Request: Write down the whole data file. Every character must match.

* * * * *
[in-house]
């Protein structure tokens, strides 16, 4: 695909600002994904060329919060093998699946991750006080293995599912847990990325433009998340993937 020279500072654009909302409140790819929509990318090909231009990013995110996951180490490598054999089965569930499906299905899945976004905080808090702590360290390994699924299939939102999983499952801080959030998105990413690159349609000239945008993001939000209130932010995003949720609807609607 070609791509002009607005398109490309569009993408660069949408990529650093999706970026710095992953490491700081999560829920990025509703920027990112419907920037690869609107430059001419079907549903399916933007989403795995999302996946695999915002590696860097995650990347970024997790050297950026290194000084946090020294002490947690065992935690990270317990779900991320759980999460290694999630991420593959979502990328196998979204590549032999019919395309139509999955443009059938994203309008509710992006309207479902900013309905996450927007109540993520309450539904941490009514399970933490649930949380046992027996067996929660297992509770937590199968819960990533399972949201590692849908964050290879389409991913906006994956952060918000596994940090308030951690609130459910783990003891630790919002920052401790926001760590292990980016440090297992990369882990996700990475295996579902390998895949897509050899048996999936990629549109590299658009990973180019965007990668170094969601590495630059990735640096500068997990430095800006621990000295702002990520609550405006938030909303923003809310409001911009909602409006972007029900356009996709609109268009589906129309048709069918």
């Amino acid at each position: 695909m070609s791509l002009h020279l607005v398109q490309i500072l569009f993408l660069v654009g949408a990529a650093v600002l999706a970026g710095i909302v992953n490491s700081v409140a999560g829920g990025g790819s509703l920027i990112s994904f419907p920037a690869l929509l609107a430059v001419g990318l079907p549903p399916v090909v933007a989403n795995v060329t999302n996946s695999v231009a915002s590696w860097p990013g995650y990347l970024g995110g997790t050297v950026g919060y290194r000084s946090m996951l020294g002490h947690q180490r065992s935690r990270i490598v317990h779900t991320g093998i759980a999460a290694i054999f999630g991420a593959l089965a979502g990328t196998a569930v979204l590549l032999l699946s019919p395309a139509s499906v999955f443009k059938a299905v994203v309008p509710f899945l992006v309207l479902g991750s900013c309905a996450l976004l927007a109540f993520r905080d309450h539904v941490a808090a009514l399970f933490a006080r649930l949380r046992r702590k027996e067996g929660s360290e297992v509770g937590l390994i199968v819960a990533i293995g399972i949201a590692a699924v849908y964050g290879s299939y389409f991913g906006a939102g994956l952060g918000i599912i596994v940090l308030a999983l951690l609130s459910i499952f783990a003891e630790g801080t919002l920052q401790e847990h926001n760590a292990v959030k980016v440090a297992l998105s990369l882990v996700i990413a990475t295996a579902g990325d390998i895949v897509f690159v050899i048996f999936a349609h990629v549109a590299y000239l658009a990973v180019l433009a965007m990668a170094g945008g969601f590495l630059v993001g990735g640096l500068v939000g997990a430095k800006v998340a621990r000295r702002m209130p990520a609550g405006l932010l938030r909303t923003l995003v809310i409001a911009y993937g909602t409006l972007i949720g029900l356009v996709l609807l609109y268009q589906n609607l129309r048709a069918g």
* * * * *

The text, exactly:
[in-house]
């Protein structure tokens, strides 16, 4: 695909600002994904060329919060093998699946991750006080293995599912847990990325433009998340993937 020279500072654009909302409140790819929509990318090909231009990013995110996951180490490598054999089965569930499906299905899945976004905080808090702590360290390994699924299939939102999983499952801080959030998105990413690159349609000239945008993001939000209130932010995003949720609807609607 070609791509002009607005398109490309569009993408660069949408990529650093999706970026710095992953490491700081999560829920990025509703920027990112419907920037690869609107430059001419079907549903399916933007989403795995999302996946695999915002590696860097995650990347970024997790050297950026290194000084946090020294002490947690065992935690990270317990779900991320759980999460290694999630991420593959979502990328196998979204590549032999019919395309139509999955443009059938994203309008509710992006309207479902900013309905996450927007109540993520309450539904941490009514399970933490649930949380046992027996067996929660297992509770937590199968819960990533399972949201590692849908964050290879389409991913906006994956952060918000596994940090308030951690609130459910783990003891630790919002920052401790926001760590292990980016440090297992990369882990996700990475295996579902390998895949897509050899048996999936990629549109590299658009990973180019965007990668170094969601590495630059990735640096500068997990430095800006621990000295702002990520609550405006938030909303923003809310409001911009909602409006972007029900356009996709609109268009589906129309048709069918």
């Amino acid at each position: 695909m070609s791509l002009h020279l607005v398109q490309i500072l569009f993408l660069v654009g949408a990529a650093v600002l999706a970026g710095i909302v992953n490491s700081v409140a999560g829920g990025g790819s509703l920027i990112s994904f419907p920037a690869l929509l609107a430059v001419g990318l079907p549903p399916v090909v933007a989403n795995v060329t999302n996946s695999v231009a915002s590696w860097p990013g995650y990347l970024g995110g997790t050297v950026g919060y290194r000084s946090m996951l020294g002490h947690q180490r065992s935690r990270i490598v317990h779900t991320g093998i759980a999460a290694i054999f999630g991420a593959l089965a979502g990328t196998a569930v979204l590549l032999l699946s019919p395309a139509s499906v999955f443009k059938a299905v994203v309008p509710f899945l992006v309207l479902g991750s900013c309905a996450l976004l927007a109540f993520r905080d309450h539904v941490a808090a009514l399970f933490a006080r649930l949380r046992r702590k027996e067996g929660s360290e297992v509770g937590l390994i199968v819960a990533i293995g399972i949201a590692a699924v849908y964050g290879s299939y389409f991913g906006a939102g994956l952060g918000i599912i596994v940090l308030a999983l951690l609130s459910i499952f783990a003891e630790g801080t919002l920052q401790e847990h926001n760590a292990v959030k980016v440090a297992l998105s990369l882990v996700i990413a990475t295996a579902g990325d390998i895949v897509f690159v050899i048996f999936a349609h990629v549109a590299y000239l658009a990973v180019l433009a965007m990668a170094g945008g969601f590495l630059v993001g990735g640096l500068v939000g997990a430095k800006v998340a621990r000295r702002m209130p990520a609550g405006l932010l938030r909303t923003l995003v809310i409001a911009y993937g909602t409006l972007i949720g029900l356009v996709l609807l609109y268009q589906n609607l129309r048709a069918g």